(Working on) a non-algebraic proof that S_n is not contractible

For a blog which tries to add something to philosophy as well, its pauses and unfinished threads strike me as less desirable…sorry! I haven’t forgotten about the threads, but other more pressing matters seem to crop up continually.

In the meantime I think I found a nice non-algebraic proof that S_n is not contractible. The proof only uses some continuous-function theory, specifically the Michael Selection Theorem. I’m trying to expand this to a non-algebraic non-simplicial proof of the general Jordan Curve theorem. The first part I will write down somewhere next month, I hope.

Update: unfortunately I made a mistake in my proof-sketch, which I discovered when (finally) writing the proof down. After trying to fix it, I discovered a counterexample to one of its essential arguments. Since mistakes can be a little illuminating also, let me indicate the trouble:

There is a (simple) continuous function f from [0,1]\times [0,1] to [0,1] such that for all x\in [0,1] we have f(x,0)=0 and f(x,1)=1 and yet there is no continuous function t from [0,1] to [0,1] such that for all x\in [0,1] we have 0<f(x,t(x))<1.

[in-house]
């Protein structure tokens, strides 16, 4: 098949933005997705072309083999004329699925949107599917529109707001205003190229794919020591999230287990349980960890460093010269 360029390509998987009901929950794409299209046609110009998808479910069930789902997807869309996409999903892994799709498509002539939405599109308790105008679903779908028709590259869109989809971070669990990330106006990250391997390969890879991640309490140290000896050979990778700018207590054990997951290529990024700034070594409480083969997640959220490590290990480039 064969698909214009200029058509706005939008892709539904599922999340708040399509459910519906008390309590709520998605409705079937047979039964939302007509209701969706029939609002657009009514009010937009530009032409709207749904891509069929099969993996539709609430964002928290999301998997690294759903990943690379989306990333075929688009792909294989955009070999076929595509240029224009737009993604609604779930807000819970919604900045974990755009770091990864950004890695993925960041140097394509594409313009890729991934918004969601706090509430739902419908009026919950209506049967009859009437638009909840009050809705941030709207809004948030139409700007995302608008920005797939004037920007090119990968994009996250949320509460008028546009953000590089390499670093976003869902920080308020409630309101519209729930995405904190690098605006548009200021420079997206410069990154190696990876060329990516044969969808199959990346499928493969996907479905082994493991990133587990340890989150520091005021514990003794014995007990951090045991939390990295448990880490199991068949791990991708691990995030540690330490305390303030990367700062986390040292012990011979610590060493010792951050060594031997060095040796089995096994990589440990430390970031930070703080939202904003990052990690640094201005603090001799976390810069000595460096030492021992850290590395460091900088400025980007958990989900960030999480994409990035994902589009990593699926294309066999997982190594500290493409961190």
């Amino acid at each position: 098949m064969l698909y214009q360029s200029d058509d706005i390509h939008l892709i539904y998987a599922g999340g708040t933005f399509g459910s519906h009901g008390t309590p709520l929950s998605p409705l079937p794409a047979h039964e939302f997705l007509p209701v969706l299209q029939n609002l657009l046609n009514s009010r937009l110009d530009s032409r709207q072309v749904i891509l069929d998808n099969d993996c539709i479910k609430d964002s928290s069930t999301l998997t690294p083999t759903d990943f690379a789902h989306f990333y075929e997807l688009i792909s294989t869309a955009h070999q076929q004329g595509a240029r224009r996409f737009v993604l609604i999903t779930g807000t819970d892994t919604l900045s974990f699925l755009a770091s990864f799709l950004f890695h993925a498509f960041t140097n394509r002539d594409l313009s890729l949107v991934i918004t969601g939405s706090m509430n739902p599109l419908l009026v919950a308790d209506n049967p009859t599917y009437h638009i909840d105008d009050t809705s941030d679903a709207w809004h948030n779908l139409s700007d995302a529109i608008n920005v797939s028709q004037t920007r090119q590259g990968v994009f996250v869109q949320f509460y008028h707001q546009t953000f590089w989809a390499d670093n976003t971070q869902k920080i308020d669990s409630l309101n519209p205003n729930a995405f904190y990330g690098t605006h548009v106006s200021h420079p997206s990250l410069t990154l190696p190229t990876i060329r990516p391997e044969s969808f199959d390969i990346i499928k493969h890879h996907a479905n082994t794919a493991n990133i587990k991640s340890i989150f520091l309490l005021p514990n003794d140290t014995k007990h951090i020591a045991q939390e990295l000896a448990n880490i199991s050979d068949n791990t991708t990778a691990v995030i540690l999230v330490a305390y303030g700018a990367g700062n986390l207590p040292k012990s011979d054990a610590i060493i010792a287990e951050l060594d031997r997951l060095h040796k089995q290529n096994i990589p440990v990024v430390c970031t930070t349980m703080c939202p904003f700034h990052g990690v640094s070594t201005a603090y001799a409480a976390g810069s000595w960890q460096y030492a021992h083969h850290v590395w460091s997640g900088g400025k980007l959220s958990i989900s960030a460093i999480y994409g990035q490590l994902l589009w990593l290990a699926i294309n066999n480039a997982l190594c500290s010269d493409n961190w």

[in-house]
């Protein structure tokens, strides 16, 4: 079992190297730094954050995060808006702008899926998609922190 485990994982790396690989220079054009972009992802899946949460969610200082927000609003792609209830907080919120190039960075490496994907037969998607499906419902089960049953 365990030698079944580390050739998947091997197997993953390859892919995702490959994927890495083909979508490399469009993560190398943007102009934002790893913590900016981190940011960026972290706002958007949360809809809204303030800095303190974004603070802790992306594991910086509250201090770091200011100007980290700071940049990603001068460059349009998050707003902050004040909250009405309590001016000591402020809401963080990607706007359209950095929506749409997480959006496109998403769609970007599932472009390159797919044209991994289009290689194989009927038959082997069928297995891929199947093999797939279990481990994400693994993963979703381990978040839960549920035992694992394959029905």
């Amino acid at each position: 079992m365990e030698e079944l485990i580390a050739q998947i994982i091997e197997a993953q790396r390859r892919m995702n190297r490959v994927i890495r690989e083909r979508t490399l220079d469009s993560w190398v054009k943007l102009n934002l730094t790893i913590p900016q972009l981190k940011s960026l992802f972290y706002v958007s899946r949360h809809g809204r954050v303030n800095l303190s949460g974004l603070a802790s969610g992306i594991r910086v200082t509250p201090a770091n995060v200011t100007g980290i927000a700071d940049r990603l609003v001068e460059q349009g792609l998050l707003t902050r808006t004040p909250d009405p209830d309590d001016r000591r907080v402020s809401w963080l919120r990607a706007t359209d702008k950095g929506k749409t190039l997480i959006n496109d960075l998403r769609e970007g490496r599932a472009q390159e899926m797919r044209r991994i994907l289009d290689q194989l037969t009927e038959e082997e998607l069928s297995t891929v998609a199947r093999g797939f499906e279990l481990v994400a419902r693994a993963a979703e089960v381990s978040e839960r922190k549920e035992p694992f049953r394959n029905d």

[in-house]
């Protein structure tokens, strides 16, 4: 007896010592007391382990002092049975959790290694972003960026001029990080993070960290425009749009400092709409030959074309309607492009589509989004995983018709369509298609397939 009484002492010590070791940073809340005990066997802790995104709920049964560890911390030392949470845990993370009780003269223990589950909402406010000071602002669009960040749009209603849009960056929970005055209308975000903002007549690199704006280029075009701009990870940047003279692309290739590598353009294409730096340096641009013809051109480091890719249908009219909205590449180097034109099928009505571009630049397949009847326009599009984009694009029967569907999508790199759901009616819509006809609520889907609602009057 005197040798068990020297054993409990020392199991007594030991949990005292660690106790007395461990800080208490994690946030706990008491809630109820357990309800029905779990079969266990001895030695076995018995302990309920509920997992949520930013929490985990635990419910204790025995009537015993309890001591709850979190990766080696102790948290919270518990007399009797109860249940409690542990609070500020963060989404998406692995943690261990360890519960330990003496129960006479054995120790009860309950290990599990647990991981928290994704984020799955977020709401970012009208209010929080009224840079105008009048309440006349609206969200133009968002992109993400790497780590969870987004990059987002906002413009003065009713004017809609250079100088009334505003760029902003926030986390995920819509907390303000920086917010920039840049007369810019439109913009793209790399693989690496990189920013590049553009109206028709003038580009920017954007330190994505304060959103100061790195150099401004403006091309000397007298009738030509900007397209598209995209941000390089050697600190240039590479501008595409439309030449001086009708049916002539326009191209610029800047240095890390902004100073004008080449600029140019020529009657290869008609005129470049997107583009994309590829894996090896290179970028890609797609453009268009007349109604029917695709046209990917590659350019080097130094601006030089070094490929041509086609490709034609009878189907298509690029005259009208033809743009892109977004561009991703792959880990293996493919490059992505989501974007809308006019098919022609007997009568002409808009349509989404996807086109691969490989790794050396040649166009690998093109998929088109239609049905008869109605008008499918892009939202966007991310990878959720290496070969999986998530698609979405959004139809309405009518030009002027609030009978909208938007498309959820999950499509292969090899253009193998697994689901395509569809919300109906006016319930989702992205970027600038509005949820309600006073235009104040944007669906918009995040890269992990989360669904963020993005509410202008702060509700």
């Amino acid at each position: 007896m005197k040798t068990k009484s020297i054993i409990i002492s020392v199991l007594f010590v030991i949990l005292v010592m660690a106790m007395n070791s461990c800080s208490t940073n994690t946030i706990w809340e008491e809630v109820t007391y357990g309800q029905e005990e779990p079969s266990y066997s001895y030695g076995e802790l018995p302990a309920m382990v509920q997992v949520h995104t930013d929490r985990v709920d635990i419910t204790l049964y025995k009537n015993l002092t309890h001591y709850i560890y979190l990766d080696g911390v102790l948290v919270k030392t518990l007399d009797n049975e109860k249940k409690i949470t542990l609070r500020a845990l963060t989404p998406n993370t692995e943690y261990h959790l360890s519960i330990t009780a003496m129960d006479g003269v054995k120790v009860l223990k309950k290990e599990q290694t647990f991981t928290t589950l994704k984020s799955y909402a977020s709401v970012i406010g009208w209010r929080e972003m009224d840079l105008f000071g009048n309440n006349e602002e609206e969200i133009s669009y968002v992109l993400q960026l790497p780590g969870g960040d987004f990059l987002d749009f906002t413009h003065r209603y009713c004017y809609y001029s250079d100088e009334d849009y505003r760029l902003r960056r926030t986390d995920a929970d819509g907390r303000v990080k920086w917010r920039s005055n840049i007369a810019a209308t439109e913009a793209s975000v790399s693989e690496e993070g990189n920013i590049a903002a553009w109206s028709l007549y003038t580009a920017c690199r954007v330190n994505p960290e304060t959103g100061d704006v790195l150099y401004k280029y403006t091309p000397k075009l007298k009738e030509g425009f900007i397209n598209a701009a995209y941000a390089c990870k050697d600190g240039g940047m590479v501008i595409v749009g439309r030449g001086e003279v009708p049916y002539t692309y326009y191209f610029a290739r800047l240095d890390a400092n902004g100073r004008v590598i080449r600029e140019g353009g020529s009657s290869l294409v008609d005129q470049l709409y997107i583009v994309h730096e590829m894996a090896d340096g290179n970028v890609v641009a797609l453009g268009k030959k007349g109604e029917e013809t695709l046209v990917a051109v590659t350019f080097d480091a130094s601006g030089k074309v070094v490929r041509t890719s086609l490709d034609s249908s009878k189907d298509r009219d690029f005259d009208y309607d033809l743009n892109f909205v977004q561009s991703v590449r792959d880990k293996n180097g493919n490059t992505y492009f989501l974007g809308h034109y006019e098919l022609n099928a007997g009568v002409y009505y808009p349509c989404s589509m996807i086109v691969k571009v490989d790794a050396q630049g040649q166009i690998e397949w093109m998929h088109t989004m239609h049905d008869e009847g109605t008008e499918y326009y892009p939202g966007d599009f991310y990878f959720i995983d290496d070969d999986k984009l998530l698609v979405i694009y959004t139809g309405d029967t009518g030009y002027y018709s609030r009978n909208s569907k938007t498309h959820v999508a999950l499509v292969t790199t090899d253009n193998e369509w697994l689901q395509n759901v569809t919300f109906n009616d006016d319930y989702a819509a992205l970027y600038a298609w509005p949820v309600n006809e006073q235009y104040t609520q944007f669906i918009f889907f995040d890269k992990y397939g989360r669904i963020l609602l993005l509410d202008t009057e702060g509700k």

Perhaps a nice challenge to find such a function f yourself… it’s not really hard :-).

Spoiler: (don’t read if you want to find a solution yourself) Picture the square [0,1]\times [0,1], in this square draw a bold S smack in the middle (the letter should have some breadth, say b). Elongate the  lower tip of the S toward a b-breadth interval around the point (0, \frac{1}{2}) and the upper tip toward a b-breadth interval around the point (1, \frac{1}{2}). Now let the continuous function f be such that f assumes the value 1 on all the points in the square above the elongated S, and 0 on all the points in the square below the elongated S, and a suitable gradient in between on the points of the elongated S itself.


About fwaaldijk

mathematician (foundations & topology in constructive mathematics) and visual artist
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